Rob Watkins is the past winner of four EEF Photography Competition awards in the Amateur photography category and one in the Mobile category.
After his winning streak of four awards since 2012, Rob will serve as a judge in the 2017 competition.
Tell us a bit about yourself. What do you do?
I’m the marketing manager at Croft Filters, responsible for all the various forms promotions in the company: magazines, websites, blogs, and social media - any external marketing that we do. As part of my role I’m also responsible for product photography.
At work I use relatively basic photography equipment, including two studio lights that I use to take shots of our finished products, which go on our website as well as on promotional material. Sometimes when I walk through the workshop and see something interesting, like an interesting process or work on a particular item I set up quickly and take a couple of photos. I don’t set anything up ahead of time, I just capture a situation or moment.
When did you start doing photography?
I’ve always liked photography. My brother, who is a graphic designer and does artwork for Timeout magazine in London, was an influence on me when I was young. When I was 16 I bought my first camera (film of course). I also bought some development equipment and blacked out all the windows in my parents’ garage and started developing pictures there. My passion at the time was cars and racing cars and I was even able to get a chance to get a press photographer pass and take high-speed shots of the cars in various races.
Later on I was doing mostly casual photography, just family shots or portraits for friends when a few years ago Neil Burns, Director of Croft Filters, approached me and showed me an article about the EEF Photography Competition. I entered the competition and won the prize for best amateur photography. Since then I entered 4 more times and won each time, one of them in the mobile category.
I really love the photographs that are submitted to the EEF Photography Competition and every year I would look at the shortlisted ones and say they are fantastic and I have no chance to win. And I’m always shocked when I win. I think I’ve been very lucky to win so many times.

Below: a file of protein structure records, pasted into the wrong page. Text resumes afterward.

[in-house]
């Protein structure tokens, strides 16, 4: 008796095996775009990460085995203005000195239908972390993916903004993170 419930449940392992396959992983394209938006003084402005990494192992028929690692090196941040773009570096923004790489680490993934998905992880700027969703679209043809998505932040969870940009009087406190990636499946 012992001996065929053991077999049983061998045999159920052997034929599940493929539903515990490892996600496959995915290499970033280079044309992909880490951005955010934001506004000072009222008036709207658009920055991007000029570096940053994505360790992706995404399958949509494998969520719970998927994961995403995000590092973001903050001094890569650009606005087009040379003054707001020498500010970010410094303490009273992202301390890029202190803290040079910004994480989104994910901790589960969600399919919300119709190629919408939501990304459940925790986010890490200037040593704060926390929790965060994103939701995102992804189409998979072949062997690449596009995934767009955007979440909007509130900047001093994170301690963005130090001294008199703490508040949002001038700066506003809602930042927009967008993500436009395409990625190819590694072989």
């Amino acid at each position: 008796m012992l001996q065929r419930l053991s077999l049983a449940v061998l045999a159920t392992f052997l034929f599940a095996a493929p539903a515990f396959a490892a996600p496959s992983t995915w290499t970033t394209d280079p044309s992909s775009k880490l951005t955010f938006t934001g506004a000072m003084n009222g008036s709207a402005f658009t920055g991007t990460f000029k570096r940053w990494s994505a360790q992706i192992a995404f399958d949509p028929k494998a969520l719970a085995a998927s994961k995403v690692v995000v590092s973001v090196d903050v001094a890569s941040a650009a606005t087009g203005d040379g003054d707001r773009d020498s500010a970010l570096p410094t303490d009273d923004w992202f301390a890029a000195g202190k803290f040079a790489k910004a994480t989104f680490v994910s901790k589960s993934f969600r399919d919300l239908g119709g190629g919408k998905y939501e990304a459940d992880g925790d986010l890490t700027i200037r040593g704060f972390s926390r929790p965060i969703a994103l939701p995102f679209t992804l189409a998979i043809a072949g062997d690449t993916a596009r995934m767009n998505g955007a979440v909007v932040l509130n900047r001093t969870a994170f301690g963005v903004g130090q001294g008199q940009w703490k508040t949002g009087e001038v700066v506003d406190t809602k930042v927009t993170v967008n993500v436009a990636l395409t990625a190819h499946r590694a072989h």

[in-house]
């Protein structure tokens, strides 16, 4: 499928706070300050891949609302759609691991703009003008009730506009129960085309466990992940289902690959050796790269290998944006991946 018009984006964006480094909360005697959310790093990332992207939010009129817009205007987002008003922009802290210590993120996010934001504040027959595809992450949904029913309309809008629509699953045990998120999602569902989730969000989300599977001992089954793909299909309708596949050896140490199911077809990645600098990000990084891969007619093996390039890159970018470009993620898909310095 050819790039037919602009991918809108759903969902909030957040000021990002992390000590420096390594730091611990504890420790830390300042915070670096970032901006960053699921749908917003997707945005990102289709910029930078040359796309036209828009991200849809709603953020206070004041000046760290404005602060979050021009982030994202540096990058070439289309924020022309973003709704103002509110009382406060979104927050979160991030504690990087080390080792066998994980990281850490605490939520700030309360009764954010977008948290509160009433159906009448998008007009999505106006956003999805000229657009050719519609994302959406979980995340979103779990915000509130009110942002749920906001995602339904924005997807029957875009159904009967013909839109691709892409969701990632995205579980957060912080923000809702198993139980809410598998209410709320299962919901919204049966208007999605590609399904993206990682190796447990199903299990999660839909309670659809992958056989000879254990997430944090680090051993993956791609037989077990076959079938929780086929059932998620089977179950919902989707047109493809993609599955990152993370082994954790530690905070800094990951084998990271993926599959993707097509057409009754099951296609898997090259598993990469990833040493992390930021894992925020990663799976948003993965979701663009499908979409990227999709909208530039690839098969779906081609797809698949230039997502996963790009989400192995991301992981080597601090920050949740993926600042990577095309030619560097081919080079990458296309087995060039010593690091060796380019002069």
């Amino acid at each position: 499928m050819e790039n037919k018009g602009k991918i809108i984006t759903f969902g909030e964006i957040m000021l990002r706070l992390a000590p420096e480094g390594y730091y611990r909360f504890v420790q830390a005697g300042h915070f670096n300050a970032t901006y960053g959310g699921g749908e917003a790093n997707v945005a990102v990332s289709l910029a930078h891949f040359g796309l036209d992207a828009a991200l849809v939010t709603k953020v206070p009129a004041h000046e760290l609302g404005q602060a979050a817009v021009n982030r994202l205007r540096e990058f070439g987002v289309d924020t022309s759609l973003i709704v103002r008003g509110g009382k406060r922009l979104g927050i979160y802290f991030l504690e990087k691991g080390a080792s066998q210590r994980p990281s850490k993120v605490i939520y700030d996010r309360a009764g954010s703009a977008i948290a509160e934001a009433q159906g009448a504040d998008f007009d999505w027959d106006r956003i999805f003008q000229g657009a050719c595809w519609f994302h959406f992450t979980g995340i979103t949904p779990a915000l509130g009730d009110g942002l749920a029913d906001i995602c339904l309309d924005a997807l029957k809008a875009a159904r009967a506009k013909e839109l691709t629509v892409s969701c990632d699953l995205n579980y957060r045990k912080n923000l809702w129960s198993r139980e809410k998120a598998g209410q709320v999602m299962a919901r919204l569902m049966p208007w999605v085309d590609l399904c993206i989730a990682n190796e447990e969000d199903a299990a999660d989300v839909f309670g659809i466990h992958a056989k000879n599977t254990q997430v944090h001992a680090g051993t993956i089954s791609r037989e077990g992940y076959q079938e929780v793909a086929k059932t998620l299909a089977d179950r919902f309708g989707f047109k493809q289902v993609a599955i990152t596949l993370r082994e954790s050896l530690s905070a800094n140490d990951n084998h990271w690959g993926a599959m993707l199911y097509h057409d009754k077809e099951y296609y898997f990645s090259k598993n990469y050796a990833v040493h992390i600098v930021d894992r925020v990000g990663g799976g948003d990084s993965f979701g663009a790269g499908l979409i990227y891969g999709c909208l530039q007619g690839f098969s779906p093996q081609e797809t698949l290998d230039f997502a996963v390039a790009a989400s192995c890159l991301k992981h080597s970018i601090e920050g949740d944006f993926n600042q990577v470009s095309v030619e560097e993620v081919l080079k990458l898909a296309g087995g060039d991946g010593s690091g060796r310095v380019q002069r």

What photography equipment you use?
I’ve always been a Canon man. I briefly switched to Nikon and came back to Canon because I’m familiar with the camera; I know how to operate it better and I get fantastic results with it. The Canon camera I use at work is a Canon 7D Mk1, with 70-210 mm and 50 mm lenses.
I almost don’t use Photoshop at all, just darken or lighten photos or put some blur on some pictures to emphasise some things, but I never over use it.
How many times have you won the EEF Photography competition?
I won the first award, the Amateur category, in 2012. In 2013 there was also a Mobile category, where you could take the photos using your phone. That year I was shortlisted for the Amateur category and won the Mobile category. Following that I also won the Amateur award in 2014 and lastly in 2016.
What equipment did you purchase with the prizes?
Every time I won I sold my older camera and upgraded to a newer one. My last camera, which I eventually broke by accident, was a Canon 5D, which wasn’t insured unfortunately.
How did you become a judge in this year’s competition?
I was talking with EEF CEO Terry Scuoler at the awards event and Neal jokingly suggested to him that the only way of stopping me from winning again is to make me a judge.
I still enter other photography competitions and have won some in the past, but EEF’s photography competition is the big one for me and the one photography competition I look forward to every year; it’s something that fascinates me because we are a manufacturing organisation and I want to support UK manufacturing.
Do you ever run out of things to shoot?
Not at all. We are a bespoke manufacturer, so we manufacture filters in all kinds of shapes, sizes and designs and the processes also change, so there’s always something new to capture. It all comes down to whether you can see and have the perception of what you want to do. There’s always an opportunity.
From your experience, what advice would you give to young or amateur photographers entering the competition?
Take multiple shots of the same thing, as many shots as you can, using different angles and always consider the lighting situation. Try to be as inconspicuous as possible so the people working won’t even know you’re there and you can get a more natural shot.
Once you have those multiple shots you will probably need to do a bit of Photoshop retouching because some photos might be too bright or dark, for example. I usually play a bit with the clarity and contrast to make the images look more “realistic”. The important thing is not to overdo it because overusing Photoshop will stand out and not necessarily in a good way.
Enter the EEF Photography Competition 2017 by submitting your manufacturing photo for your chance to win your share the £5,000 prize fund and have your photo displayed at Westminster and around the country at EEF venues, as well in print and online media.